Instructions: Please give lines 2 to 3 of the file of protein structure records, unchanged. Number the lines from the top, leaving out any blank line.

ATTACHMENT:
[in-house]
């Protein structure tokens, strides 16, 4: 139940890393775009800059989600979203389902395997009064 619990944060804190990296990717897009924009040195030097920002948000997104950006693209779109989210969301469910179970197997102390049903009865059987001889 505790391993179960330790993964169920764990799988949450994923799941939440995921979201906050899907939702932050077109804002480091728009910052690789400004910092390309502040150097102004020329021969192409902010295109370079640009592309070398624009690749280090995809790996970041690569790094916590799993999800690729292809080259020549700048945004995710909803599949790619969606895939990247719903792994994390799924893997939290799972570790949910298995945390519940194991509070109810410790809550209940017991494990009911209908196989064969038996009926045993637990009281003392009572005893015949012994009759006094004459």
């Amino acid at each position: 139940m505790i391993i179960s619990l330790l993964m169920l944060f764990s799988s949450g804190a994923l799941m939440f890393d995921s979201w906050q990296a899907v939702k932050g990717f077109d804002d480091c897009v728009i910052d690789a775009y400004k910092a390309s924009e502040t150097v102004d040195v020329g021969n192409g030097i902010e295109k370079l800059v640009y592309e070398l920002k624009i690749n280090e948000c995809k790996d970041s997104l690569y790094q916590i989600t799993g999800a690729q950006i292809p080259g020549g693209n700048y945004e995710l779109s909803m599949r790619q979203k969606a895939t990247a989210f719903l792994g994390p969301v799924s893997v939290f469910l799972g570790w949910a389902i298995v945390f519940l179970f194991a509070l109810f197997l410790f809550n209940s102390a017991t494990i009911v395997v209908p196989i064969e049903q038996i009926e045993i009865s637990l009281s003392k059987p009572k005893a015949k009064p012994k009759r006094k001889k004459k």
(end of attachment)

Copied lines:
């Protein structure tokens, strides 16, 4: 139940890393775009800059989600979203389902395997009064 619990944060804190990296990717897009924009040195030097920002948000997104950006693209779109989210969301469910179970197997102390049903009865059987001889 505790391993179960330790993964169920764990799988949450994923799941939440995921979201906050899907939702932050077109804002480091728009910052690789400004910092390309502040150097102004020329021969192409902010295109370079640009592309070398624009690749280090995809790996970041690569790094916590799993999800690729292809080259020549700048945004995710909803599949790619969606895939990247719903792994994390799924893997939290799972570790949910298995945390519940194991509070109810410790809550209940017991494990009911209908196989064969038996009926045993637990009281003392009572005893015949012994009759006094004459």
């Amino acid at each position: 139940m505790i391993i179960s619990l330790l993964m169920l944060f764990s799988s949450g804190a994923l799941m939440f890393d995921s979201w906050q990296a899907v939702k932050g990717f077109d804002d480091c897009v728009i910052d690789a775009y400004k910092a390309s924009e502040t150097v102004d040195v020329g021969n192409g030097i902010e295109k370079l800059v640009y592309e070398l920002k624009i690749n280090e948000c995809k790996d970041s997104l690569y790094q916590i989600t799993g999800a690729q950006i292809p080259g020549g693209n700048y945004e995710l779109s909803m599949r790619q979203k969606a895939t990247a989210f719903l792994g994390p969301v799924s893997v939290f469910l799972g570790w949910a389902i298995v945390f519940l179970f194991a509070l109810f197997l410790f809550n209940s102390a017991t494990i009911v395997v209908p196989i064969e049903q038996i009926e045993i009865s637990l009281s003392k059987p009572k005893a015949k009064p012994k009759r006094k001889k004459k």